The District Court's holding that the Commission was without jurisdiction was based on its assumption that the Commission's order attempted to control the Canadian part of the transportation. But the order did not run against any transportation except that taking place "within the United States." The order directed the defendant railroads, "according as they participate in the transportation within the United States," to take action within their power to cease their participation in a transportation practice that the Commission had found to be prejudicial in violation of § 3(1). The affected transportation within this country was that "from a foreign country" over which § 1(1)(a) specifically gives the Commission jurisdiction, and the order did nothing more than direct railroads engaged in that transportation to adjust
their transportation practices "within the United States" in such a way as to eliminate illegal discriminations. These railroads operating within the United States undoubtedly have complete power to stop these discriminations. Mere withdrawal by the American railroads from the preferential joint through-rate agreements would be an obvious way to do so, and an alternative method would be to lower the combination through rates to southern territory by reduction of the rates from the Vermont interchange points to the South.
It has long been settled that the Commission's power to forbid unlawful rate discriminations is in no way diminished because the rates are published as joint through rates or combination through rates. [Footnote 7] This power likewise is not lost merely because the particular transportation by railroads carrying goods in this country happens to be a continuation of carriage from another country. Otherwise, the Commission's mandate to protect shippers against all undue discriminations would be frustrated with respect to rates that in part include payment for transportation that takes place in a foreign country. [Footnote 8]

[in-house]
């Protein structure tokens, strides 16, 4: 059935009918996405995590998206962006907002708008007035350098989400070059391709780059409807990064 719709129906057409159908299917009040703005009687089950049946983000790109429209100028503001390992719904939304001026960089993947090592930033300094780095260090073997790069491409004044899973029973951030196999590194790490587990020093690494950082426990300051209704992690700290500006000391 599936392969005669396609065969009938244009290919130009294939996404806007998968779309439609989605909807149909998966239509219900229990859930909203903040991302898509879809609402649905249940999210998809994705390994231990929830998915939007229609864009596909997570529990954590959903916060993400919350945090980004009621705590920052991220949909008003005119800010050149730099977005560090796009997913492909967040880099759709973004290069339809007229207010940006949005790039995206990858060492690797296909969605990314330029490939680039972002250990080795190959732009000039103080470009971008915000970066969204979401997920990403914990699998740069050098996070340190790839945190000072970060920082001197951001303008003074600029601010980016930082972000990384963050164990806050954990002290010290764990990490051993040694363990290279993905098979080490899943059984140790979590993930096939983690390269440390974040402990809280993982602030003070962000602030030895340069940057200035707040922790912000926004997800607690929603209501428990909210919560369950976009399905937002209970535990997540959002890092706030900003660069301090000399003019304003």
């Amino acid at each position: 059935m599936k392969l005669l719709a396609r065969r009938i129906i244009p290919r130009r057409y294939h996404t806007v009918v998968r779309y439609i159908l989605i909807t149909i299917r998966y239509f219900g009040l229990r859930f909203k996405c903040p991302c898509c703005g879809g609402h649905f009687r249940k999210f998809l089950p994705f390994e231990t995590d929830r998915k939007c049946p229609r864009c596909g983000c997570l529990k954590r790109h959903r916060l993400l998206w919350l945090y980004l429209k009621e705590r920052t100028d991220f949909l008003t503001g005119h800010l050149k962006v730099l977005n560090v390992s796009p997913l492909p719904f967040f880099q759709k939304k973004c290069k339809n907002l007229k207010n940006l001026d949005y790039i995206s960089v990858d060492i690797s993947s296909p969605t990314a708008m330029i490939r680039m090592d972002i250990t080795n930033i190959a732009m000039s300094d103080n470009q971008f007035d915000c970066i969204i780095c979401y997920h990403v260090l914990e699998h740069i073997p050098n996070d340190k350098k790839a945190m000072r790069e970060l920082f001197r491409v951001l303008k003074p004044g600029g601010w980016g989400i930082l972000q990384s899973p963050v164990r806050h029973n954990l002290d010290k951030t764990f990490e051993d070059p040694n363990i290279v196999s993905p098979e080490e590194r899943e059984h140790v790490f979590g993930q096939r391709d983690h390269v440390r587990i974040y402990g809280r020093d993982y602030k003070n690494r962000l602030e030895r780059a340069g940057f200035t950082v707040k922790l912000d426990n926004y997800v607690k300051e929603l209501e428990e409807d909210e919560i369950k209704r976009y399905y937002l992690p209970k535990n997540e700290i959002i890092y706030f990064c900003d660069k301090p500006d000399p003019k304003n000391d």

It was error to set aside the Commission's order for lack of jurisdiction, and therefore the District Court's judgment is
49 U.S.C. § 1(1)(a) and § 1(2).
182 F.Supp. 516.
"Official territory" is in general that area of the United States lying east of the Mississippi River and north of the Potomac and Ohio Rivers. See Class Rate Investigation, 1939, 262 I.C.C. 447, 457.
49 U.S.C. § 1(5).
49 U.S.C. § 3(1).
Since the challenged order prescribed no "reasonable rates" to be observed, we have no occasion to consider the contention that the Commission was without jurisdiction to prescribe such rates. Nor did the Commission enter any final order that a complainant is entitled to an award of damages because it had been charged unlawful rates. Such an order, when and if made, can be challenged before a single judge under 49 U.S.C. § 16(2). See United States v. ICC, 337 U. S. 426, 337 U. S. 442-443; Pennsylvania R. Co. v. United States, 363 U. S. 202, 363 U. S. 205.
Cf. Commissioner Eastman's concurring opinion in Cyanamid and Crude Cyanide from Niagara Falls, Ontario, 155 I.C.C. 488, 501-502.